ATLANTA – Basketball legend Magic Johnson is spearheading a nationwide apprenticeship campaign to motivate and develop the careers of young people.
Johnson, alongside hip-hop artist Common and BET boss Debra Lee, have joined forces with Coca-Cola to serve as mentors.
All three celebrities will give youngsters, between the ages of 16 and 21, the opportunity to shadow them and their teams for a week during summer.
In a face-to-face interview with theGrio.com at the Coca-Cola headquarters in midtown Atlanta on Tuesday, the towering former NBA player said he wants to teach teens that “focus, discipline and sacrifice” are all necessary attributes to become successful.
“It’s a chance for young people to be with us, pick our brains and learn the craft,” said Johnson, who has utilized his brand to become one of the most successful African-American entrepreneurs. “I want them to understand the professionalism, versatility and hard work.”
“Young people forget we were once their age,” Johnson added. “We’re still connected to the streets, neighborhoods and communities through the work that we do.”
“We could have turned to the left but we choose the right. We were blessed to have mentors and people who helped pave the way.”
Multi-Grammy-award-winning musician-turned-actor Common also found time to do sit down with theGrio. Looking sleek in a fitted brown leather jacket, he said, “I want them to experience the ups and downs, the hard work and discipline that it takes.”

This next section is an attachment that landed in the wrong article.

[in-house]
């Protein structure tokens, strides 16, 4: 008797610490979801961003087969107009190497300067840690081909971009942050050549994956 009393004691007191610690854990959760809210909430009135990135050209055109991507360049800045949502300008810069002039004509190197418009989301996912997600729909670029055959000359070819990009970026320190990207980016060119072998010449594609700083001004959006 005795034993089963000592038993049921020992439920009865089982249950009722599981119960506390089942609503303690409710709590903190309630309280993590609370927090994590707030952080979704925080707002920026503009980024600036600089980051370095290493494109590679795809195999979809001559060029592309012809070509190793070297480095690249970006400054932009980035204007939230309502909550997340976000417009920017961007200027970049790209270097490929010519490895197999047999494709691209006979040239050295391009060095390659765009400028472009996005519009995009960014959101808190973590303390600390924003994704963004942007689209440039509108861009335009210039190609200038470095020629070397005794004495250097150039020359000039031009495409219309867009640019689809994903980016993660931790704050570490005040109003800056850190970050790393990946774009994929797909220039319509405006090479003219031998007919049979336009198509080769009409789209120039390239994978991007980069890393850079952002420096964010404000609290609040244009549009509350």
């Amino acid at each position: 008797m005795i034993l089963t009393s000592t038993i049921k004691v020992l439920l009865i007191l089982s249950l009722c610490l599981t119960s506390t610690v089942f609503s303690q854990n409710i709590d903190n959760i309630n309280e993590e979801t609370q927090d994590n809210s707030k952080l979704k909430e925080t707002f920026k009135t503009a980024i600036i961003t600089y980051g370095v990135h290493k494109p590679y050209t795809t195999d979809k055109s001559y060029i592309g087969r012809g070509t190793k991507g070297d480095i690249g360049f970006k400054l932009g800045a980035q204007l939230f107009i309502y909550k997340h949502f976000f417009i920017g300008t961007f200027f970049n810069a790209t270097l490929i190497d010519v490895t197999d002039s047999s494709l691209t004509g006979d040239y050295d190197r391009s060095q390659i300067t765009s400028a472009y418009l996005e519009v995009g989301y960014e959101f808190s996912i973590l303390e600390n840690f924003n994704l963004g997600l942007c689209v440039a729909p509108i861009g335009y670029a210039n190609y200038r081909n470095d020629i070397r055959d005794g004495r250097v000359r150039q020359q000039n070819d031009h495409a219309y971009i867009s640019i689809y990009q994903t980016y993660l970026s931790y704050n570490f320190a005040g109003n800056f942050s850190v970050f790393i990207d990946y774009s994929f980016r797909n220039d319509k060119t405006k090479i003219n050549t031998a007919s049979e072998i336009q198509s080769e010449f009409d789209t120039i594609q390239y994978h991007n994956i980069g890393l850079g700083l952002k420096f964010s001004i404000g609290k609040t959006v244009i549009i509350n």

“I will personally be involved in overseeing the work they do,” said Common. “Beyond music, it’s important for me to reach back and create a legacy bigger than my career.”
What was clear during the interviews it that both men — who are well-known for their community and philanthropic work—are deeply committed and passionate about giving youth the necessary skills to succeed.
Following the sit downs, the two men moved across to company’s auditorium to participate in a Q&A session with 11 Alive’s anchor Karyn Greer. The 500-seater room and overflow area were packed to full capacity, with Coca-Cola staff, bigwigs from the company and invited students from Clark Atlanta University.
In an uplifting and inspirational discussion, Johnson stressed the power of education, focused ambition and self-belief in the journey to the top. “You can grow up poor but you don’t have to have poor dreams,” he said to a cheering audience.
“A lot of us come from tough situations but there is always the opportunity to turn things around, said Common. “It’s about making the right choices.”
Both men paid tribute to their parents for inspiring them to reach their goals and instilling the values of giving something back. Common, the son of an educator, said while he was growing up he watched his mother “give back beyond what was required to her students.”
Now in its second year, the “Coca-Cola Pay it Forward,” scheme will give four apprenticeship experiences in diverse fields from business with Johnson to music & community with Common and media/entertainment with Lee.
“Coca-Cola’s ‘Pay It Forward’ program is a movement to uplift the next generation,” said Lauventria Robinson, vice president, Multicultural Marketing, Coca-Cola North America Group, in a statement.
“It uncaps a world of possibilities for today’s young people by offering once-in-a-lifetime apprenticeship experiences that only Coca-Cola can provide. ‘Pay It Forward’ inspires each of us to take an active role in cultivating and empowering tomorrow’s leaders.”
Anyone can nominate an aspiring young person to the “Pay It Forward” apprenticeship scheme via the My Coke Rewards site through March 2. As part of the concept, Coca-Cola has also partnered with United Negro College Fund, the country’s largest minority education organization, for a text-to-donate program.
Follow Kunbi Tinuoye on Twitter at @Kunbiti